As PR pros, we all know there are those media pitching fails that journalists loathe. There are surveys telling us what they prefer and advice on how they like to be pitched.
But, did you know that there’s actually a Twitter account where journalists share these #PRfails?
Yes! @SmugJourno retweets reporters’ #PRfail tweets.
It’s a fun account to follow, as not only are many of them laugh-out-loud funny, but you can gain some valuable insight into what NOT to do when pitching journalists.
Another PR triumph. Email addressed to: Dear First Name. #fail— Winsor Dobbin (@winsordobbin) May 7, 2016
A classic PR 101 mistake. No reporter is going to feel special when you make this error.
the warm hug of a PR email beginning "dear media"— brad esposito (@braddybb) March 25, 2016
And then there’s this. No matter how long you’ve been doing PR, I swear, there will be clients who will ask this question. And, the answer is always going to be NO—so please don’t ask:
Dear PR people, school your contacts that NO, you don't get to review my article before publication, esp. when I'm not quoting. #offensive— Kurt Marko (@krmarko) May 10, 2016
And, when it comes to reaching out, what’s the best way to contact the media?
Advice for any PR person considering calling me to let me know they're about to email me: don't.— Denham Sadler (@denhamsadler) May 6, 2016
Then there are reporters who believe you should never call them, for any reason:
dear pr people, PLEASE LITERALLY NEVER CALL ME ON THE PHONE THAT IS WHAT THE INTERNET IS FOR xoxo julia— Julia Reinstein (@juliareinstein) May 11, 2016
Then, there’s a lot of debate as to whether pitching via social media works. Here’s a tactic that obviously failed:
While we’re talking about social media, yes, you can use it to get know a bit more about journalists. But, there is a line:
Dear PR people, mentioning details about my personal life will not win you points, just creeps me out.— Joanna Borns (@robotics) April 13, 2016
And for those wondering if they should attach anything to an email pitch, here’s some advice:
Dear PR industry, Attaching a release as a pdf, rather than a doc or in the body of the email, makes me 63.4% less likely to use it— James Andrews (@FinanceJames) April 18, 2016
It’s usually best to cut and paste the information into the body of the email. Another tactic some still use in media pitching is an embargo, when reporters are pitched in advance of an announcement but asked to hold the information until a particular date and time. When it comes to embargoes, some in PR wonder if they work—here’s one reporter’s take:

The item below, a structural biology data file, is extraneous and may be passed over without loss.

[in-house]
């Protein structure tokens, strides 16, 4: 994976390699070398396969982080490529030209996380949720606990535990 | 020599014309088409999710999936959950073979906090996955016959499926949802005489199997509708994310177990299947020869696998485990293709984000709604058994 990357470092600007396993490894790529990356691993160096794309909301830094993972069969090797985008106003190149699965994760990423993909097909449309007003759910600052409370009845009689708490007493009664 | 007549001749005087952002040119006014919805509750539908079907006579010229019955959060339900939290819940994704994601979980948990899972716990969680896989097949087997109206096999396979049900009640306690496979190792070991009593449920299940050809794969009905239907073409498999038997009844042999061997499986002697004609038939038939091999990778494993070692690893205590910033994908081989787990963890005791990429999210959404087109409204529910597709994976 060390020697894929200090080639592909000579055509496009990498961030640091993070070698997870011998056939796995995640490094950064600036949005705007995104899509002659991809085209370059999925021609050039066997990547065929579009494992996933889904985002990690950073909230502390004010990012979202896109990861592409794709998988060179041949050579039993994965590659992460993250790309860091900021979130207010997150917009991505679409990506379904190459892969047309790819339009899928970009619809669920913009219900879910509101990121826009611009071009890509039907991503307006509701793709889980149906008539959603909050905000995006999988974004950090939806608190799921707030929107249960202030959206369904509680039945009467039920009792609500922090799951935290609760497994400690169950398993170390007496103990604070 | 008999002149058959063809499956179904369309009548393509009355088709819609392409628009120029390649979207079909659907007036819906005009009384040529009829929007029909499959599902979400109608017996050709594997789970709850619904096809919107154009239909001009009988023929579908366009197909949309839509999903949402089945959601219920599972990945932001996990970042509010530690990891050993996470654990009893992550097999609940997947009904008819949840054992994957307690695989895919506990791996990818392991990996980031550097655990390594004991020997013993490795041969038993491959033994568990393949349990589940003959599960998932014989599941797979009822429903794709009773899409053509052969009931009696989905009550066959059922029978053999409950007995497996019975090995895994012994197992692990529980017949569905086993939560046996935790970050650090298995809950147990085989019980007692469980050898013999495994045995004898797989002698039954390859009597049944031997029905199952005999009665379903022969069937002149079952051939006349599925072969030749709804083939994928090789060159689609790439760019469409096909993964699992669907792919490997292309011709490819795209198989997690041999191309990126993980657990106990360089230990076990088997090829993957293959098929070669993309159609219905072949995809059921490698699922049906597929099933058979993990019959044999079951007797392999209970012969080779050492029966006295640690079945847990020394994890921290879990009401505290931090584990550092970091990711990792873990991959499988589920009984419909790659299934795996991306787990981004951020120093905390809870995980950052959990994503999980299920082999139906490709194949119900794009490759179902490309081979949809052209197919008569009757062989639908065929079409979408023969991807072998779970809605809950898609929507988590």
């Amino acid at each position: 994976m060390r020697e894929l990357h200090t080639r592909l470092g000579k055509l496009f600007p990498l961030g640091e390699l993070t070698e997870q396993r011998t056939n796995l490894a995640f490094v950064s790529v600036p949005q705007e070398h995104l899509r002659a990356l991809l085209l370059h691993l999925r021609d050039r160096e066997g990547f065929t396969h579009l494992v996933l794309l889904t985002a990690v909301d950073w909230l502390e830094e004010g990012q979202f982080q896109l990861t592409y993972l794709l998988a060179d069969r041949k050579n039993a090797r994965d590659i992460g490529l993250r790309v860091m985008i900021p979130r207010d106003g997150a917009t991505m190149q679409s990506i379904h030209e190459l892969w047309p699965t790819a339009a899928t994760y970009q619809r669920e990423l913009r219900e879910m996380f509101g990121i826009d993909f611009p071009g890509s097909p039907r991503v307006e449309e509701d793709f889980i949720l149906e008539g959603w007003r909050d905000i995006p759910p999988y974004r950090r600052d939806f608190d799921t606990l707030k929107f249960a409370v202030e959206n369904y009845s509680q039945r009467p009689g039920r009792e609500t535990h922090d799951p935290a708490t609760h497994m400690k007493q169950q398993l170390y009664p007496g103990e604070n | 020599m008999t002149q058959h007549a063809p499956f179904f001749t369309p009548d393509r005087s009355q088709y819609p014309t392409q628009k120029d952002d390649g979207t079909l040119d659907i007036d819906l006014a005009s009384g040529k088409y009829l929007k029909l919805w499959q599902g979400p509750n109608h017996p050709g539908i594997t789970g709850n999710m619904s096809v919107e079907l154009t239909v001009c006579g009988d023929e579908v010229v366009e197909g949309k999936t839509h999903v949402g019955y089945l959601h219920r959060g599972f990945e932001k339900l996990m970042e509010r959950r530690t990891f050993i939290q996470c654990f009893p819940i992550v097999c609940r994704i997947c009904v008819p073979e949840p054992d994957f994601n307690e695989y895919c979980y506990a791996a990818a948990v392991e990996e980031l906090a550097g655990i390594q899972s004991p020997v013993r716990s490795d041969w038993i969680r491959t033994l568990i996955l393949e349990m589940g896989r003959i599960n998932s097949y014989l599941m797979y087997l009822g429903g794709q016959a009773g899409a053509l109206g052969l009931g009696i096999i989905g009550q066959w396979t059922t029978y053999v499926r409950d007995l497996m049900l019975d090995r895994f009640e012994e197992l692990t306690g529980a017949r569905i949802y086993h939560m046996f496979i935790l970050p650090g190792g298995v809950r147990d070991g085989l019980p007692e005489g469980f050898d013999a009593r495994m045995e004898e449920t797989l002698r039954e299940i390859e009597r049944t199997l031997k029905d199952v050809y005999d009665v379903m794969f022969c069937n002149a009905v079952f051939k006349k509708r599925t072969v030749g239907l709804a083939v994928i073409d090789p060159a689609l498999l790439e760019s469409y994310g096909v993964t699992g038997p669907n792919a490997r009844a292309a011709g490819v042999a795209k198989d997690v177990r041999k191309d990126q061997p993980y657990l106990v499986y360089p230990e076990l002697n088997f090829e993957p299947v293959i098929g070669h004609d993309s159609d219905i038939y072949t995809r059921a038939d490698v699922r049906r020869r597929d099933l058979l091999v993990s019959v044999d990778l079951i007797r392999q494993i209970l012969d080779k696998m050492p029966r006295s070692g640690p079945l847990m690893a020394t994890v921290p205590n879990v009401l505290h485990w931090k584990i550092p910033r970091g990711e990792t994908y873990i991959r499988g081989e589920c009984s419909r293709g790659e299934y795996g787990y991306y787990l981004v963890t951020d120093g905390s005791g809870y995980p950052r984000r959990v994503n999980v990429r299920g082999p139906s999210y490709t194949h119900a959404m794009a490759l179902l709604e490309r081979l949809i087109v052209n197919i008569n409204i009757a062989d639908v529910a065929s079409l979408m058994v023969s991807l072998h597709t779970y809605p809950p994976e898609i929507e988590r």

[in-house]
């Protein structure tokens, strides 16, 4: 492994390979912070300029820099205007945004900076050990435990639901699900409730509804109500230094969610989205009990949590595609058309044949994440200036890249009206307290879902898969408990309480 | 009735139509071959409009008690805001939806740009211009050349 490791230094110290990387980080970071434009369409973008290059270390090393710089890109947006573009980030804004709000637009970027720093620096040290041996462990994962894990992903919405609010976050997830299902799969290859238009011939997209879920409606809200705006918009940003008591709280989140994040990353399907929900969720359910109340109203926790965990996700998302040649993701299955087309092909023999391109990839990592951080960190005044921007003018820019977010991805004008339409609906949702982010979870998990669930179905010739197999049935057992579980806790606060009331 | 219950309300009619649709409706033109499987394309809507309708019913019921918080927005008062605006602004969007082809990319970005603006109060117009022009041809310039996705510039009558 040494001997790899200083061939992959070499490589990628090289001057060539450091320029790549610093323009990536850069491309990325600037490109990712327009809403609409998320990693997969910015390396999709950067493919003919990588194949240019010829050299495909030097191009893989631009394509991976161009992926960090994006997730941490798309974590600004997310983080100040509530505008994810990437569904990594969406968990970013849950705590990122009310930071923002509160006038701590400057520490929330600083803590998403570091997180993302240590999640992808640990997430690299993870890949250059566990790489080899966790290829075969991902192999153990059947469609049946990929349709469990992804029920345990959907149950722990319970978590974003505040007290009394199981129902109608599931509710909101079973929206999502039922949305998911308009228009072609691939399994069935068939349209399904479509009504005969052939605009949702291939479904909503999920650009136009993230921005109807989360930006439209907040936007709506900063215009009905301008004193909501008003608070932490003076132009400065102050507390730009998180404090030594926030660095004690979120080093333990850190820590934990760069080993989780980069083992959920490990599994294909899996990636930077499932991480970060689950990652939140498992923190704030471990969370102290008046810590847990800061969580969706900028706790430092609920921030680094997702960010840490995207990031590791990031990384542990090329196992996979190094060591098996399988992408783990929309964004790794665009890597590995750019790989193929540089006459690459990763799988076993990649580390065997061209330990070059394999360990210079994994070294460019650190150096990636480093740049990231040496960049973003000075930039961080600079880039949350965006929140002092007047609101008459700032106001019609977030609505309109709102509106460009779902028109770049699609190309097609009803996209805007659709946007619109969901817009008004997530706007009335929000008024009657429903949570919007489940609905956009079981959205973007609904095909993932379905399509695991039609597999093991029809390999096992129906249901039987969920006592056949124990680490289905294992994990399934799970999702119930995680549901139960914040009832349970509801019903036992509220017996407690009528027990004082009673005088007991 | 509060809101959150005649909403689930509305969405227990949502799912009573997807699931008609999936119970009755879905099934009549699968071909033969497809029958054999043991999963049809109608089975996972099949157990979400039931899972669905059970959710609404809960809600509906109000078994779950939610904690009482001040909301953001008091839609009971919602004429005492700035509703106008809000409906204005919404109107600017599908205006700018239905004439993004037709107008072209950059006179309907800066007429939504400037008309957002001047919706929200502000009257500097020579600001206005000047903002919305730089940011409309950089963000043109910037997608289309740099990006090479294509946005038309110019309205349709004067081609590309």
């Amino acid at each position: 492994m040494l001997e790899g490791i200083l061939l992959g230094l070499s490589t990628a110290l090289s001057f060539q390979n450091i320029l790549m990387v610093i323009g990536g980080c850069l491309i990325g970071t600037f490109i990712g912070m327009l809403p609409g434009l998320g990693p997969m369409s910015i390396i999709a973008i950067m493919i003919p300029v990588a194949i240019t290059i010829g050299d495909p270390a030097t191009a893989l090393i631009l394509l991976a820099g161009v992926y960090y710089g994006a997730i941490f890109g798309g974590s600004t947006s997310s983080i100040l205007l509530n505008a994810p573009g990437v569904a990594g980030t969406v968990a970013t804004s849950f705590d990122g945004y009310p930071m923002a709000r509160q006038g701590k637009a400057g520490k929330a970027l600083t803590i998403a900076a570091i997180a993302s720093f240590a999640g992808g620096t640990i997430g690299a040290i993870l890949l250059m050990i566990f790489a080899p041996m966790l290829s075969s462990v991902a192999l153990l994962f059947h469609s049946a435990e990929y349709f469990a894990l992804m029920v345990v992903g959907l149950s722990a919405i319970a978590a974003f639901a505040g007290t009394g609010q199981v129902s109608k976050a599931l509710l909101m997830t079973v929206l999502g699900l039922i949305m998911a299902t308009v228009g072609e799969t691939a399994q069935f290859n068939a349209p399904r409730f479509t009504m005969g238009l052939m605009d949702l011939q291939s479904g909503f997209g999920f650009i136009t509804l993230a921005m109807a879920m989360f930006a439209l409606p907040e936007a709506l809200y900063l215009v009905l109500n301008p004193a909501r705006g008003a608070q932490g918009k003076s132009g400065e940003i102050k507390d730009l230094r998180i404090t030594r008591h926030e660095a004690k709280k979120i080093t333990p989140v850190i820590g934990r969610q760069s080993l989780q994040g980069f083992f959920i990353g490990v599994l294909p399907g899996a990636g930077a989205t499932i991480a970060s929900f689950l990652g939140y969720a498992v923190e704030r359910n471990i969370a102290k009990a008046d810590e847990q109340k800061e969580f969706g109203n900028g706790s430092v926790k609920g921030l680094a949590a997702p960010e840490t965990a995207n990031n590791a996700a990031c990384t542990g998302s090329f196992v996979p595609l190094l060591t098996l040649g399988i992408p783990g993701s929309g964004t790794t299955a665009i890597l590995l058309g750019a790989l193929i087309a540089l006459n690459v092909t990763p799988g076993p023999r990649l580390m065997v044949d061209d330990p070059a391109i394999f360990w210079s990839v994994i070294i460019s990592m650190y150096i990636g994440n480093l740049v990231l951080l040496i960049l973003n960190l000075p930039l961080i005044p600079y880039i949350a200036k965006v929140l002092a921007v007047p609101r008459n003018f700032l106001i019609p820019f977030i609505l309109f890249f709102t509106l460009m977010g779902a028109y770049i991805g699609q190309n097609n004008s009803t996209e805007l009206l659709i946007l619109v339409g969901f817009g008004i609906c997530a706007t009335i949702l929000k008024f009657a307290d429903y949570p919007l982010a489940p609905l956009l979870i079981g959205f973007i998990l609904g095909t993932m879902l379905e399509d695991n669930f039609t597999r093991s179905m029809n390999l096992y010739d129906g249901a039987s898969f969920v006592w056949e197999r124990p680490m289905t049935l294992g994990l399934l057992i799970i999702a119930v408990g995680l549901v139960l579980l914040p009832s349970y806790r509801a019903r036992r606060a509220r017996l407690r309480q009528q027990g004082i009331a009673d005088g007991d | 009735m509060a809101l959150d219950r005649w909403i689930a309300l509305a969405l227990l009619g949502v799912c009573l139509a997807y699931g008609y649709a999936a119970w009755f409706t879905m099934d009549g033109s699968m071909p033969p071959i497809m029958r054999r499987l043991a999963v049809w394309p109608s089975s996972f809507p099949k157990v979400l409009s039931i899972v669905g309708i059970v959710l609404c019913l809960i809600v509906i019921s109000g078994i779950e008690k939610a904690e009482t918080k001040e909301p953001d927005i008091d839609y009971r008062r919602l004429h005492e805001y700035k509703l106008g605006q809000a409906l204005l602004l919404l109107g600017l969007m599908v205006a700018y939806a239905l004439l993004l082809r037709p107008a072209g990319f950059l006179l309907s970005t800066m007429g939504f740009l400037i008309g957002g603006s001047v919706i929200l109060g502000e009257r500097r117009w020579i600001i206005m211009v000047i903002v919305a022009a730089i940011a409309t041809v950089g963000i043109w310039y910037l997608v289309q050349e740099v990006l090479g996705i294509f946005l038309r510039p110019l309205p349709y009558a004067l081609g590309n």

dear pr people, describing a press released as "embargoed" does not make me care about it more— Standard Definition (@briandroitcour) February 15, 2016
Now, let’s talk about how to get a reporter’s attention. They receive so many email pitches--what’s the best way to ensure your pitch stands out?
Pro tip for pr: If I can't determine why your pitch is relevant to me from subject line or first two sentences of your email, you've failed.— Kim Zetter (@KimZetter) April 6, 2016
dear pr: do not EVER send me an email with a subject line of "hi." just "hi." nothing else. it's weird. don't do it.— Tess Townsend (@Tess_Townsend) March 30, 2016
Of course, we all know a well-written pitch matters. How about proofing your pitch? Is that important?
And, if you’re cutting and pasting your pitches, use care:
Dear PR person who referred to me as editor at Nation, Salon, Atlantic & Huffpo IN ONE EMAIL: your cut-and-paste game needs work, son— Richard Kim (@RichardKimNYC) April 5, 2016
Finally, it’s always good to make sure you’ll be available when you’re the contact on an announcement:
What kind of psuedo-professional puts their name as the contact for a press release, and then goes on leave two days later? #prfail— Christian Roselund (@croselund) March 2, 2016
That’s a sampling of what you’ll see on @SmugJourno. If you need some media pitching lessons—or just a laugh—it’s always a good place to turn.
Michelle Messenger Garrett is a public relations consultant, speaker and award-winning writer with more than 20 years of agency, corporate, startup and Silicon Valley experience. She works with clients ranging from small businesses to enterprises such as Adobe and HP, assisting them in crafting and carrying out a PR strategy to help them get the word out, get noticed and increase visibility, prospects and sales.
Photo: No via Shutterstock